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India and the Copenhagen summit August 20, 2009

Posted by southasiamasala in : India, Jha, Raghbendra , trackback

Raghbendra Jha

As the world moves inexorably towards the Climate Summit in Copenhagen in end 2009, immense pressure has been brought to bear on India to accept legally binding carbon emissions targets.  The latest attempt  to pressure India came from US Secretary of State Hillary Clinton during her recently concluded visit to India.

Such pressures on India and some other countries (particularly China) are occurring against the backdrop of a new wave of environmental activism among western commentators over the climate change debate.  For example, Al Gore has called on all countries to place an immediate moratorium on coal-fired power plants. This would simply be a no go for India. More than half of the 800,000 megawatts of power India plans to produce by 2030 are to come from coal-fired plants because coal is abundant in India and other energy sources are relatively scarce.


Wind turbines in the Thar desert, India.  Source: Wiki commons.

Against this backdrop, it is instructive to recap the factual position concerning carbon emissions. In 2005, the total CO2 emissions for India, China, the US and the world were: 1.1, 5.1, 5.8 and 27.1 billion tonnes respectively, whereas their per capita emissions in the same order are 1, 3.8, 19.6 and 4.2 tonnes. It has been estimated that China’s emissions could reach 9 billion tonnes soon – although the figure of 6.5 billion tonnes has been mentioned.

It follows from this that it is wrong to club India and China in the same group of carbon emitters.  China’s total emission is comparable to that of the US (and may indeed have surpassed this level), whereas India’s is only about a fifth of China’s.  In terms of per capita emissions, China is close to the world average whereas India’s per capita emissions are less than a quarter of the world average.

In terms of outcomes for humans, the picture is even bleaker. For instance, India’s per capita annual electricity consumption is only 500 units compared to 8,000-10,000 units per capita consumed by western societies. Nearly 550 million Indians do not have formal access to any source of electricity.  In this context Prime Minister Manmohan Singh told former US President George W. Bush in 2008 that this was like the entire US population and half of the European Union living without any regular access to electricity. An unthinkable proposition indeed!

Thus, it is quite reasonable to expect that India’s per capita electricity consumption will go up – from the present 500 units to at least 3,000 units in the next 10 years. But India will still consume less than half of the present per capita electricity consumed by the West. 

India has argued that it will keep its per capita emissions below the world average, but western governments are disinclined to accept this.  Their efforts, if successful, would cap emissions in such a manner that it will become difficult for India to meet the basic energy needs of the people using local resources. This is unjustified. Nevertheless, the global climate challenge has to be addressed. Hence compensatory mechanisms need to be put in place.

The global carbon emissions trading scheme (ETS) being canvassed as a way out may or may not control carbon emissions, but its developmental and policy implications are eminently obvious, though less advertised.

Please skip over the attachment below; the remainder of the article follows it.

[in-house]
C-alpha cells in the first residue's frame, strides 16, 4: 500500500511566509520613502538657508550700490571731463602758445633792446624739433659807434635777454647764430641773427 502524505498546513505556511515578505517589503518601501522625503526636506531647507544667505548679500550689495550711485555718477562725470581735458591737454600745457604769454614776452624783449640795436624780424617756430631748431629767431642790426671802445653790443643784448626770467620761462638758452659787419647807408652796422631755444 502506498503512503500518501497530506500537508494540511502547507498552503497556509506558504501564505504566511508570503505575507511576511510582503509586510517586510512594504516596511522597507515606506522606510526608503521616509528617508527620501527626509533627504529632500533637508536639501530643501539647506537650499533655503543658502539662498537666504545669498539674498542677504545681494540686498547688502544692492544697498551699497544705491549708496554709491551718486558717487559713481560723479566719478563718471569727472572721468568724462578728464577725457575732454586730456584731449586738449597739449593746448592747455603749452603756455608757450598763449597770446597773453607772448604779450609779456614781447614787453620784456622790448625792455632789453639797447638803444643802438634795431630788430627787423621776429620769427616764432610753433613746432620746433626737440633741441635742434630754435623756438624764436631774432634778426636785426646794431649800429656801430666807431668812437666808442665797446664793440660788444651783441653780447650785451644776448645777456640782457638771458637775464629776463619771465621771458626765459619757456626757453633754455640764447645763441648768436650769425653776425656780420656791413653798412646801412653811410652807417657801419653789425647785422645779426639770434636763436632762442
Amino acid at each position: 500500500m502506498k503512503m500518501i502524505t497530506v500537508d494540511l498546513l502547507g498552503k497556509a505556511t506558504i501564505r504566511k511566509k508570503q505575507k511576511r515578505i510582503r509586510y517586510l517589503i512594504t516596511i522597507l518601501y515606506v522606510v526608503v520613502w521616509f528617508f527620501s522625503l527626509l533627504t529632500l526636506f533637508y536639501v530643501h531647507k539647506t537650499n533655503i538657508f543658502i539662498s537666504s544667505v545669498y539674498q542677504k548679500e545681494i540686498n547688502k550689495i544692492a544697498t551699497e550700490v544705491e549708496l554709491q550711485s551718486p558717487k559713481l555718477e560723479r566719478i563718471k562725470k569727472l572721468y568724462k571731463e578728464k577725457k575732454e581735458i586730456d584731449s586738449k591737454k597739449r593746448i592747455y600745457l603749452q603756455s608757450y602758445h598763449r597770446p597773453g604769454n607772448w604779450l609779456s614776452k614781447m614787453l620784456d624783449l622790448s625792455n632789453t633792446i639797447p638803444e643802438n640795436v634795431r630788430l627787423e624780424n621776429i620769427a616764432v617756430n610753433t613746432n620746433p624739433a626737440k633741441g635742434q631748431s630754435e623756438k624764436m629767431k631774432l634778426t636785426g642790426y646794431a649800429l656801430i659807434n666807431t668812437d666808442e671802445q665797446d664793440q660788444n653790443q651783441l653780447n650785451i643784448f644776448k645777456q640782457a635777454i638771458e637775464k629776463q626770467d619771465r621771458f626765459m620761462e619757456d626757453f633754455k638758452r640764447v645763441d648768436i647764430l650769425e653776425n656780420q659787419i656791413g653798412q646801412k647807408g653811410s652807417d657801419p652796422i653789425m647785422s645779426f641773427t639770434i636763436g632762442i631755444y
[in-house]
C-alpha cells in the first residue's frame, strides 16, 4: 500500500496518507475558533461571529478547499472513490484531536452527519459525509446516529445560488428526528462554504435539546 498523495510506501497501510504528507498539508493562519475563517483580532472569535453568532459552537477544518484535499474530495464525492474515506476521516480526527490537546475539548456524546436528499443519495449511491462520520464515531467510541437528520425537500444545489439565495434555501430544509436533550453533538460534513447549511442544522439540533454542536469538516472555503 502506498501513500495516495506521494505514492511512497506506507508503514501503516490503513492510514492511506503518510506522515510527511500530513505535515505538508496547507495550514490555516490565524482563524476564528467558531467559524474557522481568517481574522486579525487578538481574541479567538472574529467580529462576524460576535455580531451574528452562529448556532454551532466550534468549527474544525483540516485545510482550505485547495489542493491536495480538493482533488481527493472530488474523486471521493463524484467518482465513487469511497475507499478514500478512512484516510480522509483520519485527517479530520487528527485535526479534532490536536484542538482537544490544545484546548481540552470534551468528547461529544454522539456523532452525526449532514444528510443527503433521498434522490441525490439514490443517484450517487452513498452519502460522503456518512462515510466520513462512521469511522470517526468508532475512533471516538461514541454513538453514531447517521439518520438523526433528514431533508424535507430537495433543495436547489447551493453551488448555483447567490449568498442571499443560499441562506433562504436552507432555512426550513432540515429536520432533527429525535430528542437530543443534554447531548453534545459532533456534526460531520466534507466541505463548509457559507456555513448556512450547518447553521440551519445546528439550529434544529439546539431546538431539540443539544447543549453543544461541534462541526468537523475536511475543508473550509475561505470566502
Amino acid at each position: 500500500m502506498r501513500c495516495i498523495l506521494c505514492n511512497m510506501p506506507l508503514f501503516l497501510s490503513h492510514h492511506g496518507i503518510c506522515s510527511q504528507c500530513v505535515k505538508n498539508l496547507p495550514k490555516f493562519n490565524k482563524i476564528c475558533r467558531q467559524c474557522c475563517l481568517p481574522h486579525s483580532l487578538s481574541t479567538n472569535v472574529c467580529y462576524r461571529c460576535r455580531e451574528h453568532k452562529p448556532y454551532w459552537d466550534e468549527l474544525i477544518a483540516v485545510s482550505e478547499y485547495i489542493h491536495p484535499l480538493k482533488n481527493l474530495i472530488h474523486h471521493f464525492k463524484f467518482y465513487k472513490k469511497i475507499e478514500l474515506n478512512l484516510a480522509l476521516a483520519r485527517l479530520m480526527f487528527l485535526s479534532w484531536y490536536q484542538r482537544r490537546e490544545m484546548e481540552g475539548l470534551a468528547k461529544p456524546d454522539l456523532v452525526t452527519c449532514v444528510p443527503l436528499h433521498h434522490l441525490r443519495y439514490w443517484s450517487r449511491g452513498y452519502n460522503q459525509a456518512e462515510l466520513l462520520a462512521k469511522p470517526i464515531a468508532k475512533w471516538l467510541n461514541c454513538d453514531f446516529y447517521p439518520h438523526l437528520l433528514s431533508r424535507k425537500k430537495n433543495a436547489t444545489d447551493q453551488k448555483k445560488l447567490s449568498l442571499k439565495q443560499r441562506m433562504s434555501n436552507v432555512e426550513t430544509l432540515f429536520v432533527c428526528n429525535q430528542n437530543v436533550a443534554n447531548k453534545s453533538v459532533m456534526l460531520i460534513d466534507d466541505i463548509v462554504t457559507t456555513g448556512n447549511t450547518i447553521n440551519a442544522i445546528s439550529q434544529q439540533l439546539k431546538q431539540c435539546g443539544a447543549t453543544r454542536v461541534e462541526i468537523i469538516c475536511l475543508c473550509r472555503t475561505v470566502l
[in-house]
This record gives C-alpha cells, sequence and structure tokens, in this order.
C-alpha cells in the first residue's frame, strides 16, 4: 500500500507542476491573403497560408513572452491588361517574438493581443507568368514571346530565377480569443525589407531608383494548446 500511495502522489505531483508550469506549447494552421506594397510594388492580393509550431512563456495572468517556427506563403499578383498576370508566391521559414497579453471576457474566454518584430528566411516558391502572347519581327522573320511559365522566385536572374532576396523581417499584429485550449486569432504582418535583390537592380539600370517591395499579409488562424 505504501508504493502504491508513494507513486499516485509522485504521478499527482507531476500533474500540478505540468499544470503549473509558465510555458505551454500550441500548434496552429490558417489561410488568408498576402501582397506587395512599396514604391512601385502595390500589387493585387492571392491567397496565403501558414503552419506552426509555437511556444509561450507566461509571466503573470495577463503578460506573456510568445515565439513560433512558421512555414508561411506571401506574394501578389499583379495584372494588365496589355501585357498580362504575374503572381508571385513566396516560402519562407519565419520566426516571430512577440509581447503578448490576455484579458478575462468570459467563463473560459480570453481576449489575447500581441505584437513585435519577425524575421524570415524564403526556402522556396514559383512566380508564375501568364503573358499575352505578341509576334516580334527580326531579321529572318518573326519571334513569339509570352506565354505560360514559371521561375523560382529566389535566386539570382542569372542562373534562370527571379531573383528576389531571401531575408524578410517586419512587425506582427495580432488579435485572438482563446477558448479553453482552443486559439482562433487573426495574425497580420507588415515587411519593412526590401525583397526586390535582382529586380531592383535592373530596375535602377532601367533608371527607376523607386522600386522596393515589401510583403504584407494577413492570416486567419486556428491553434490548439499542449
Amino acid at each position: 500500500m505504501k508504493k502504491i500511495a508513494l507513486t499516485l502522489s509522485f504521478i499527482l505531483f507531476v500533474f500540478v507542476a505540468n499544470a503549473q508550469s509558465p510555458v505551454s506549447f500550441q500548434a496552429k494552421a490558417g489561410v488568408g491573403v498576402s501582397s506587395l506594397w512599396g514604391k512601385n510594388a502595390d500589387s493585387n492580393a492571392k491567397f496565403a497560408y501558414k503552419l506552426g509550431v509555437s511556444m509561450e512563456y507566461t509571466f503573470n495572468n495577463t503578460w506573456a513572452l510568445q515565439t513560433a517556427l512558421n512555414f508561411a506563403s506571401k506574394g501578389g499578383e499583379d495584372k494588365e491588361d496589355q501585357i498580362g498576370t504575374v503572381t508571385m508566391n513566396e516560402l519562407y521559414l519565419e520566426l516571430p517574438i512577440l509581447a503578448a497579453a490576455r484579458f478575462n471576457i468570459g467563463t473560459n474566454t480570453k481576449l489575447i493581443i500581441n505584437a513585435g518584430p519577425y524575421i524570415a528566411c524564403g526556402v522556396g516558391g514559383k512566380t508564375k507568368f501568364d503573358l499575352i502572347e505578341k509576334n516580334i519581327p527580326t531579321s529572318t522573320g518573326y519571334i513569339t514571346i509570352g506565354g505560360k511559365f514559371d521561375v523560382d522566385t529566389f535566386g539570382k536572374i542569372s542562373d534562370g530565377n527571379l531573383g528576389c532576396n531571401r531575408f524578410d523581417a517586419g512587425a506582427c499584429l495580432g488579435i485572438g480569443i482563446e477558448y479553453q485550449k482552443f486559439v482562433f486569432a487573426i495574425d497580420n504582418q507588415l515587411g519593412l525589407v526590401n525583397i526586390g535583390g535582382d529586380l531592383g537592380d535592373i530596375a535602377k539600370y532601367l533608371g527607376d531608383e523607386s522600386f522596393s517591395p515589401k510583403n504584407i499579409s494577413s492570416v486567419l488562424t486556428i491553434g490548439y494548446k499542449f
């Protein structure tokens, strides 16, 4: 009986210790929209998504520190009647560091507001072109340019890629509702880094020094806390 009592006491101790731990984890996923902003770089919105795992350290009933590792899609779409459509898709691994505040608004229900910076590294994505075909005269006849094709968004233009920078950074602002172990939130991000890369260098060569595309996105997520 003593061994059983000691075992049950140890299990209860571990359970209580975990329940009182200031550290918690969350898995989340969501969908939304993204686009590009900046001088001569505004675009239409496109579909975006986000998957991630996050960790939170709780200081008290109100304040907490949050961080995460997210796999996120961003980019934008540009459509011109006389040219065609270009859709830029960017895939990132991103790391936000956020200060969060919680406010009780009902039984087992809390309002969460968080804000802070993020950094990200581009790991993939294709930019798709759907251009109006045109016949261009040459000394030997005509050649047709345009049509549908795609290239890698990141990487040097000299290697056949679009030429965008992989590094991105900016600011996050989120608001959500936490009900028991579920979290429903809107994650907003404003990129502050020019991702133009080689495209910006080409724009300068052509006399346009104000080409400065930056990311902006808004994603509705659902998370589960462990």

By definition, the global ETS would involve international trade in permits for carbon emissions.  Typically, economically developed, high carbon (at least in per capita terms) countries would buy carbon emission permits from the economically poorer, low carbon (again at least in per capita terms) countries.  This would involve a transfer of funds from the richer to the poorer countries and a concomitant commitment from the latter to restrict carbon emissions whereas the former would be able to emit more carbon than would have been possible in a world with firm quantitative restrictions on emissions but no global ETS.

The inflow of foreign exchange into economies such as India would not be an unmixed blessing as this would lead to an appreciation of their real exchange rates vis a vis the rich countries, thus lowering their export competitiveness. Concurrently, the relative export competitiveness of the richer countries would be enhanced.  The impact of the global ETS on countries such as India would thus be like ‘Dutch disease’. The carbon emission permits which they would be allotted, and a good fraction of which they would sell to the rich countries, would lower the pace of their industrialisation, hurt their growth prospects and hamper their efforts at reducing mass poverty.

Concurrently, the less developed countries, by selling their carbon permits to richer countries, would have signed away their opportunity to emit carbon, which would lower the pace of industrialisation.  Thus, countries such as India would be doubly disadvantaged.

Hence, the global ETS has an anti-development content.  Whereas the quantitative impact of the global ETS on countries such as India can be tempered by staggering their carbon reduction requirements over a longer time horizon and giving them a more generous initial allocation of carbon permits, these efforts need to be supplemented with a qualitative change in efforts to address the carbon issue.  In particular, countries like India need to get accelerated access to new technology for carbon reduction and for generation of energy from non-traditional sources.  The global ETS needs to be supplemented with a well thought out technology transfer policy to which even the emerging economies can be expected to make contributions in cash and human resources.  Without such efforts, the global ETS is likely to have an adverse impact on developing economies.


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